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For immediate release:
November 8, 2010
Media contact: Kitta MacPherson, (609) 258-5729, firstname.lastname@example.org
Houck, Shaevitz receive presidential awards
U.S. President Barack Obama has named Princeton's Andrew Houck and Joshua Shaevitz as recipients of the Presidential Early Career Awards for Scientists and Engineers, the highest honor bestowed by the federal government on young professionals in the early stages of their independent research careers.
Houck, an assistant professor of electrical engineering, and Shaevitz, an assistant professor of physics and the Lewis-Sigler Institute for Integrative Genomics, are among 85 recipients who will receive awards at a future White House ceremony.
"Science and technology have long been at the core of America's economic strength and global leadership," Obama said in a statement announcing the awards. "I am confident that these individuals, who have shown such tremendous promise so early in their careers, will go on to make breakthroughs and discoveries that will continue to move our nation forward in the years ahead."
Houck was nominated by the Department of Defense for the award. The National Science Foundation recommended Shaevitz.
Houck, who wants to build the world's first quantum computer, studies electronics on a microscopic level. He is focused on developing fully quantum mechanical circuits. He joined the Princeton faculty in 2008.
Houck earned his bachelor's degree in electrical engineering from Princeton, graduating as the valedictorian of the class of 2000. After earning his Ph.D. in experimental physics from Harvard University in 2005, he conducted postdoctoral research at Yale University.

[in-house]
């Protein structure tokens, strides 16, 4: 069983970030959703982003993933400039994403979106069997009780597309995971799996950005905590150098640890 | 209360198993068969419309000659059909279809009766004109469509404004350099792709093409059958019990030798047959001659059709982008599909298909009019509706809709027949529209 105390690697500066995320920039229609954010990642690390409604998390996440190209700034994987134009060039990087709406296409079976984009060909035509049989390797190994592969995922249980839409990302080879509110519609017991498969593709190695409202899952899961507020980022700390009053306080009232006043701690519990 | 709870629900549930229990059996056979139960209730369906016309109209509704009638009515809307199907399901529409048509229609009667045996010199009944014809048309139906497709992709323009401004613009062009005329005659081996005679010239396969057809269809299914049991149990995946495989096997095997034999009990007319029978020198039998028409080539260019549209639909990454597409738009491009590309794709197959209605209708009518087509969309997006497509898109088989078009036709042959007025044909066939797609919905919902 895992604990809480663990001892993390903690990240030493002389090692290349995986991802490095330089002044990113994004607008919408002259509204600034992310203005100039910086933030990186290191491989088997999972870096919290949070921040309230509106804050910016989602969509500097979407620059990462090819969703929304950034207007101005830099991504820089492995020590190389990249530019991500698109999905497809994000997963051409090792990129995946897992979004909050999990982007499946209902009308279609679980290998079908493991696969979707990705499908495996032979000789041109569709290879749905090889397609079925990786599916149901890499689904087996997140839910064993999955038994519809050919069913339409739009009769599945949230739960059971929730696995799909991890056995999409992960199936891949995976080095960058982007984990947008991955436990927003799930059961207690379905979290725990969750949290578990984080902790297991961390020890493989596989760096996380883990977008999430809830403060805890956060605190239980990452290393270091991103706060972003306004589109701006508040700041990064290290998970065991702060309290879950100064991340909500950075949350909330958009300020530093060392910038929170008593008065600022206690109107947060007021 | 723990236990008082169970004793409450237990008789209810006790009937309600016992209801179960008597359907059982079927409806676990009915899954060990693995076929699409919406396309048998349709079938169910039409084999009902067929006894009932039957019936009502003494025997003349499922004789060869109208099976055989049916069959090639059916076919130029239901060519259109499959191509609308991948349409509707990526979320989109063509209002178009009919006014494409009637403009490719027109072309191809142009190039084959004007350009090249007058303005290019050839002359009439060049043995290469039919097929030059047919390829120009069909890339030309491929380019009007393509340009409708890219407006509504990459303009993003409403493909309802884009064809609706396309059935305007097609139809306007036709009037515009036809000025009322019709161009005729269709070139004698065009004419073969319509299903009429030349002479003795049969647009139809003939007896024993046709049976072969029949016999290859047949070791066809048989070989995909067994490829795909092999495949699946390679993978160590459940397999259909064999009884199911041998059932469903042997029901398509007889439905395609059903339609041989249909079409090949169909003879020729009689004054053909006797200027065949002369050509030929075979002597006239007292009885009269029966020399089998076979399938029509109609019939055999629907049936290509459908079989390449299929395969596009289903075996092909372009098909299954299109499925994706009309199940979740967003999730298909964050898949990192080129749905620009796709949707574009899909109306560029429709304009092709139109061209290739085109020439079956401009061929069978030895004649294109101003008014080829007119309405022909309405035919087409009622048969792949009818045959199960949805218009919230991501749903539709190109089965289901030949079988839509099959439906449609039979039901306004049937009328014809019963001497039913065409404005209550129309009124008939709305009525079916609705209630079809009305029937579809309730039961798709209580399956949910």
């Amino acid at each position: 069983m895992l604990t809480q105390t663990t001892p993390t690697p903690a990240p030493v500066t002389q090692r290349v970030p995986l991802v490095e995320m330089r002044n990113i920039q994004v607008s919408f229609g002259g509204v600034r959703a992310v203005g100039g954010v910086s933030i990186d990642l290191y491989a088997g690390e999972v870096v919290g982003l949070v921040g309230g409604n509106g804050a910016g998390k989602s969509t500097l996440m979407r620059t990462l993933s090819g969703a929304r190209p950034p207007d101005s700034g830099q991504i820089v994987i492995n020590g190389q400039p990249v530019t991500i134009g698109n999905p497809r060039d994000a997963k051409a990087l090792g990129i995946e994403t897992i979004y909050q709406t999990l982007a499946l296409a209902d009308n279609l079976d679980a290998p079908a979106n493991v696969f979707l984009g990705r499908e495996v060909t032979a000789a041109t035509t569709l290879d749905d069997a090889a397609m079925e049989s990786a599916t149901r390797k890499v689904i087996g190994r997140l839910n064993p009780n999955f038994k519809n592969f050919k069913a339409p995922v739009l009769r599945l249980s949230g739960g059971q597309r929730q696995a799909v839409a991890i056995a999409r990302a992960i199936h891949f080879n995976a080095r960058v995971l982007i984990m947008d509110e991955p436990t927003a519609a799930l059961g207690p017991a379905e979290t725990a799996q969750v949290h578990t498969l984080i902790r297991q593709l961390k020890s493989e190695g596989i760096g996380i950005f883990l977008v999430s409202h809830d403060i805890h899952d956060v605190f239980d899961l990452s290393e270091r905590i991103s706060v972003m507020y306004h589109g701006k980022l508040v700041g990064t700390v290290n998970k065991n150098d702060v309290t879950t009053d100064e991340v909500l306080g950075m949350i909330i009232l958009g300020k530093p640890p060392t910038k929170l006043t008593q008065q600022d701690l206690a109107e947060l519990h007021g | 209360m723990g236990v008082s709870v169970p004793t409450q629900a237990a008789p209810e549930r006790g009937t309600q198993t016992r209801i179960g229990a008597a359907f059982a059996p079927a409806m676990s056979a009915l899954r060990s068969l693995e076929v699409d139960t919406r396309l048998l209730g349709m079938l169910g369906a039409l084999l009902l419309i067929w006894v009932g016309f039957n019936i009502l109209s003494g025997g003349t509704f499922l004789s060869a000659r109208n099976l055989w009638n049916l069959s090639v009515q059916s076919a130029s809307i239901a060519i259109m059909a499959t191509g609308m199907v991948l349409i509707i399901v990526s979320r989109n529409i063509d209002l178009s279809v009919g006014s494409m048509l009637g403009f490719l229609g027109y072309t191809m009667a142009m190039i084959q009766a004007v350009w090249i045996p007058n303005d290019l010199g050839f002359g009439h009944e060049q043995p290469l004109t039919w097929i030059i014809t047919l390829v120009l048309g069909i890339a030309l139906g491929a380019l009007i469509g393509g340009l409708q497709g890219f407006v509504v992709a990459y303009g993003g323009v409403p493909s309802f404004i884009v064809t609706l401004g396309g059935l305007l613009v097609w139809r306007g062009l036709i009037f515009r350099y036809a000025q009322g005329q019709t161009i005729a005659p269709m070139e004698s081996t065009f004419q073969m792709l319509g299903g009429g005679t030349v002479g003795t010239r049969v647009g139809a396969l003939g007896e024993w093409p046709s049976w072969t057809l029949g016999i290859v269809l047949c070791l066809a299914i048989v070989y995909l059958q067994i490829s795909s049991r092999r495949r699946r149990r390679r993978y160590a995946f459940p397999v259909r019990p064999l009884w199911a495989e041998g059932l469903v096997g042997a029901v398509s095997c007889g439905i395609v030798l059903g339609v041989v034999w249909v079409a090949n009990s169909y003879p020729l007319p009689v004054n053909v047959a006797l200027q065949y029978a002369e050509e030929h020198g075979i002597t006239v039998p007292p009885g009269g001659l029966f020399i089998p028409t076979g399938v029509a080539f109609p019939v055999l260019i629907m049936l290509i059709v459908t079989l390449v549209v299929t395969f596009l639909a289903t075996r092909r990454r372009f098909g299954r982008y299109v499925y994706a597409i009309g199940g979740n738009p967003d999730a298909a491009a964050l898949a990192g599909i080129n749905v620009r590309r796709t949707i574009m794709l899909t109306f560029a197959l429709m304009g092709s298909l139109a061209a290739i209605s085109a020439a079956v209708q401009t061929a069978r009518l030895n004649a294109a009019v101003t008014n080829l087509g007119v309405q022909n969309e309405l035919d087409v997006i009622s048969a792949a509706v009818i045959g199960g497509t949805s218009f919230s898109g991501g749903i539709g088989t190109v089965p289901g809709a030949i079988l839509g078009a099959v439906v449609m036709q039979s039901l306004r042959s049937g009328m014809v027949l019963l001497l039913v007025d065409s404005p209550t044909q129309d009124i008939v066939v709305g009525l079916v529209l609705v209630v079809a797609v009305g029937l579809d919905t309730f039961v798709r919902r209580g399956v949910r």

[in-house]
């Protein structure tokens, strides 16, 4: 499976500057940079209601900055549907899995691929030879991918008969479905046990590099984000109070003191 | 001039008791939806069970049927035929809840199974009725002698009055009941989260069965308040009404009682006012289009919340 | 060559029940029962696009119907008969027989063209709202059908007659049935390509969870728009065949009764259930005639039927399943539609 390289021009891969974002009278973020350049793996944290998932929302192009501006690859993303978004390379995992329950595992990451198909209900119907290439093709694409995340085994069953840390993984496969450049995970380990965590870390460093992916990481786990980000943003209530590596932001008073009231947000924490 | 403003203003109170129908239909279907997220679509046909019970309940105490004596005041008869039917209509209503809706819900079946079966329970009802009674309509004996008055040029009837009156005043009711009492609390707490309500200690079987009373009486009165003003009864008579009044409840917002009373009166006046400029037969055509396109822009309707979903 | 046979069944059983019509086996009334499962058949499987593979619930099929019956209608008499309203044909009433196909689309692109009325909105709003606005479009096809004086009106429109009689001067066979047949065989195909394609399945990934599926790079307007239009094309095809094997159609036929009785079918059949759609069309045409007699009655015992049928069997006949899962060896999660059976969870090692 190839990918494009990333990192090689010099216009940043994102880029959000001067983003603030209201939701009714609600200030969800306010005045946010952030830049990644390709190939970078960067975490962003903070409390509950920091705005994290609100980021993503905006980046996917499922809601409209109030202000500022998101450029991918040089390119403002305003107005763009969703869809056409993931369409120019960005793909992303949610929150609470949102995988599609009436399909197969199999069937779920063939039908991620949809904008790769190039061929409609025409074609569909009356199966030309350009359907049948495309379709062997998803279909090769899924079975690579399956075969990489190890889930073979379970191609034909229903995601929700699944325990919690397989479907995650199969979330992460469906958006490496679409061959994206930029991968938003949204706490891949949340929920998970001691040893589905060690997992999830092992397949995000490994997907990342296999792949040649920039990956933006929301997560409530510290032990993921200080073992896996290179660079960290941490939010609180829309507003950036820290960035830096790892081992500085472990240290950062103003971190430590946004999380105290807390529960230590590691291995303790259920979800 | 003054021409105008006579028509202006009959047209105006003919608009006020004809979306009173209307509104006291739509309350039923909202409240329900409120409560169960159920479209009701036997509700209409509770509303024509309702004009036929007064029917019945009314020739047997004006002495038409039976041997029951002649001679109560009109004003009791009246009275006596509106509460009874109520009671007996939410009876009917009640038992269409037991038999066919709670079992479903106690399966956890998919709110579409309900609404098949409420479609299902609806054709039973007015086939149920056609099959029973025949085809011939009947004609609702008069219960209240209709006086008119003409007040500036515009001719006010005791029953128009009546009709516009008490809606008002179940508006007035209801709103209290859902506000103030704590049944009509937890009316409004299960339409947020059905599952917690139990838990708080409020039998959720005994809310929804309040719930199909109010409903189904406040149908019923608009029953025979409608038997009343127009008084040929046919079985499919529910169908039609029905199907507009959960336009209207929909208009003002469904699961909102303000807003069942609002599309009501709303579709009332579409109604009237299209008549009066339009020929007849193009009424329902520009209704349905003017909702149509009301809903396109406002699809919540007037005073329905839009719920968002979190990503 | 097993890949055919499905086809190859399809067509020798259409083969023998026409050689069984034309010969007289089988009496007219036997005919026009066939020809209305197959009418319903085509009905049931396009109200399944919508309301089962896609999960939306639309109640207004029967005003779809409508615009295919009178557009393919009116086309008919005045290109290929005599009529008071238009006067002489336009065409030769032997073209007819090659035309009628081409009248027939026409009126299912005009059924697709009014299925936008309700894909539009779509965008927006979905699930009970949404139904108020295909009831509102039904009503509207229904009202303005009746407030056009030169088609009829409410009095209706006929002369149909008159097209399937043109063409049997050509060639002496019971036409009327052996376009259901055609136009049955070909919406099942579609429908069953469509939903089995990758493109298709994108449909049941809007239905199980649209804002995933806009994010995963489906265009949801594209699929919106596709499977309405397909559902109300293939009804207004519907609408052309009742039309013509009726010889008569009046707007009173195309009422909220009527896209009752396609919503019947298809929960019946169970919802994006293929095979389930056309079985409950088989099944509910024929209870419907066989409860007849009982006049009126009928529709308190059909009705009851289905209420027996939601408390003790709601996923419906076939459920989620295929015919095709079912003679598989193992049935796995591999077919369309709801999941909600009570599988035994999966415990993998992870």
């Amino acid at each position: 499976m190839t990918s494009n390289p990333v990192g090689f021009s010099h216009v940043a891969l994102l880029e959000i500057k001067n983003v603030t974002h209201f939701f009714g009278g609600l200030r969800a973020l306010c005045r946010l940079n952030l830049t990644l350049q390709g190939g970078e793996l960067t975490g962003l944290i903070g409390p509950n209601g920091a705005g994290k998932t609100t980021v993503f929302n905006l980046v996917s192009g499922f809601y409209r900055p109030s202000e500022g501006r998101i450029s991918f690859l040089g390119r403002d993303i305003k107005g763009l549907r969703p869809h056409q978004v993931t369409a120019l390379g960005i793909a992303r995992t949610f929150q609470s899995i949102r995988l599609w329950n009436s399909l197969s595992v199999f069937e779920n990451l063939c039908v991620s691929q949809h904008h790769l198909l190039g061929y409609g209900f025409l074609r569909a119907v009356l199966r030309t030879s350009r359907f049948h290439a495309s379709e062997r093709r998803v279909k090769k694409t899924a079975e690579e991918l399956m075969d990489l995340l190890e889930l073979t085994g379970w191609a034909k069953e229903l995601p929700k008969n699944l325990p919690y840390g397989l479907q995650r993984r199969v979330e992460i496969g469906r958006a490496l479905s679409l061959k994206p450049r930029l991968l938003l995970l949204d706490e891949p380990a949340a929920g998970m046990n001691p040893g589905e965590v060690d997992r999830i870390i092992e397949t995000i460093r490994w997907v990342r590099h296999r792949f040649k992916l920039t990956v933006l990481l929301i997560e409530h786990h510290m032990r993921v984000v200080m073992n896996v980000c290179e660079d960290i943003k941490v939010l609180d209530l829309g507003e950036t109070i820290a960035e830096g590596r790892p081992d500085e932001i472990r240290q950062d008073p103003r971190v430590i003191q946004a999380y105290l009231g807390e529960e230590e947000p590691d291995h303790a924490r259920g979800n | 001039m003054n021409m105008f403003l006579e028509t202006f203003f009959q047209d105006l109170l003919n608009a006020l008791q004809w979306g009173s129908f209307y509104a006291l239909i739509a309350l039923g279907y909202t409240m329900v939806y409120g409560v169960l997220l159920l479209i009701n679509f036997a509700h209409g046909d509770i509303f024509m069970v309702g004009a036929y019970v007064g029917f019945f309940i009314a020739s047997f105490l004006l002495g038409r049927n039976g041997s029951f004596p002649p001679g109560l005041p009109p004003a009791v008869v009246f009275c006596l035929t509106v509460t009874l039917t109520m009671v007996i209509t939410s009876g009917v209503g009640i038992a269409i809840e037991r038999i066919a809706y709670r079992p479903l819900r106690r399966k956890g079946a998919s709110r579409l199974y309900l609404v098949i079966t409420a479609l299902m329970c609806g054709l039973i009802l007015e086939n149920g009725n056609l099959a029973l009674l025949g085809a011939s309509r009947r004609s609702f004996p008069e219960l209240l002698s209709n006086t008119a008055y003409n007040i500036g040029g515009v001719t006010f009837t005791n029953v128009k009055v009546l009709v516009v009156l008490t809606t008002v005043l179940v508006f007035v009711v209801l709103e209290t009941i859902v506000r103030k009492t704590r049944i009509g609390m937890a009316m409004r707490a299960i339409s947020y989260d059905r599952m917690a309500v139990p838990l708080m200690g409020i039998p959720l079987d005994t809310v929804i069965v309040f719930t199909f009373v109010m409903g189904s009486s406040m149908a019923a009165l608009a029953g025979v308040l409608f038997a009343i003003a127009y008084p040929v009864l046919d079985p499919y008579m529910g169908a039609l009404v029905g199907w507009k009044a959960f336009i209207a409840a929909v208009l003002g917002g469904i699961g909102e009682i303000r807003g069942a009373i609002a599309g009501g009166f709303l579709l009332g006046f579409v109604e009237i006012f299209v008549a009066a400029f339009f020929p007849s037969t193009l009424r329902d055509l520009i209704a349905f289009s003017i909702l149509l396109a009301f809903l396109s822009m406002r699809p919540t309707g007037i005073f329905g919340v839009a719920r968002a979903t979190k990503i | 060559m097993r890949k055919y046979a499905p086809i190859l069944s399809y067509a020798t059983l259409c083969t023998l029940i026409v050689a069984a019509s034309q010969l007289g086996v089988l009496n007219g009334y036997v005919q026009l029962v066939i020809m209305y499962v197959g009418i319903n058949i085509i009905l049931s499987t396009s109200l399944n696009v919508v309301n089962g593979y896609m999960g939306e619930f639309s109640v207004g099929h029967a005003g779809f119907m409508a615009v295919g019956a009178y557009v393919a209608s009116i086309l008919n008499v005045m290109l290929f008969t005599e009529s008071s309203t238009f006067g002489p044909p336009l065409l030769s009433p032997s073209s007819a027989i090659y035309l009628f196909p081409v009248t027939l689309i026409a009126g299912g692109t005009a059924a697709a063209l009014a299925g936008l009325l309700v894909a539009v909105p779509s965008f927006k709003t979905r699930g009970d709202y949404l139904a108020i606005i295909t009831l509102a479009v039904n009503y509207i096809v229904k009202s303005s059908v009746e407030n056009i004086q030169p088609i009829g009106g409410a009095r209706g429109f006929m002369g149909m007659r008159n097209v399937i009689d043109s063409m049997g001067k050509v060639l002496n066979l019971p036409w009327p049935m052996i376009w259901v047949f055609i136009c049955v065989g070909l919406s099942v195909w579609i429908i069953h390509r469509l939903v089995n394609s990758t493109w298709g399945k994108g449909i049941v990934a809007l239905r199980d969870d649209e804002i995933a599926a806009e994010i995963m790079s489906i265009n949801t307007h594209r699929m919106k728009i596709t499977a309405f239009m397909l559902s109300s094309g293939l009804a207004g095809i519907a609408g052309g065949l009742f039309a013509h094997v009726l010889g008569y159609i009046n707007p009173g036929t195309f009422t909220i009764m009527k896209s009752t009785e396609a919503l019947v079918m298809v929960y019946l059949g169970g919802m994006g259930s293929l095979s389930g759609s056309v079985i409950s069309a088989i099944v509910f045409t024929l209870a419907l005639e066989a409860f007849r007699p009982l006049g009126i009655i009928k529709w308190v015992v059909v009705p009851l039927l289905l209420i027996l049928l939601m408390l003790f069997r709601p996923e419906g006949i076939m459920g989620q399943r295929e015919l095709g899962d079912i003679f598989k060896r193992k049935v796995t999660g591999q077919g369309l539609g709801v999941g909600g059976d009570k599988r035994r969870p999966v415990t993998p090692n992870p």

He was named a Sloan Research Fellow to fund work on applying quantum mechanics to the fields of computing and optics. He also was named to Technology Review magazine's list of the top 35 young innovators for 2009.
A faculty member since 2007, Shaevitz is interested in the role that mechanical forces play in biology, especially how microscopic proteins can exert these powerful forces in larger cells. He is studying how tiny filaments can help define how cells organize themselves, and he is developing new experimental techniques to explore these topics.
After earning his Ph.D. in physics from Stanford University, Shaevitz conducted postdoctoral work as a Miller Research Fellow at the University of California-Berkeley. He has published numerous scientific articles on biophysics in leading scientific journals and has received a number of awards for his research and teaching activities, including being named a Pew Scholar in the Biomedical Sciences and a Sloan Research Fellow. He also has won a National Science Foundation CAREER Award and a Human Frontier in Science Young Investigator Award.
The early career awards, established by President Bill Clinton in 1996, are coordinated by the Office of Science and Technology Policy within the Executive Office of the President. Awardees are selected on the basis of two criteria: pursuit of innovative research at the frontiers of science and technology; and a commitment to community service as demonstrated through scientific leadership, public education or community outreach. Winning scientists and engineers receive up to a five-year research grant to further their study in support of critical government missions.
The awards, government officials said, also embody the high priority the president's administration places on producing outstanding scientists and engineers to advance the nation's goals and contribute to all sectors of the economy. Ten federal departments and agencies join together annually to nominate the most meritorious young scientists and engineers -- researchers whose early accomplishments show the greatest promise for strengthening America's leadership in science and technology and contributing to the awarding agencies' missions.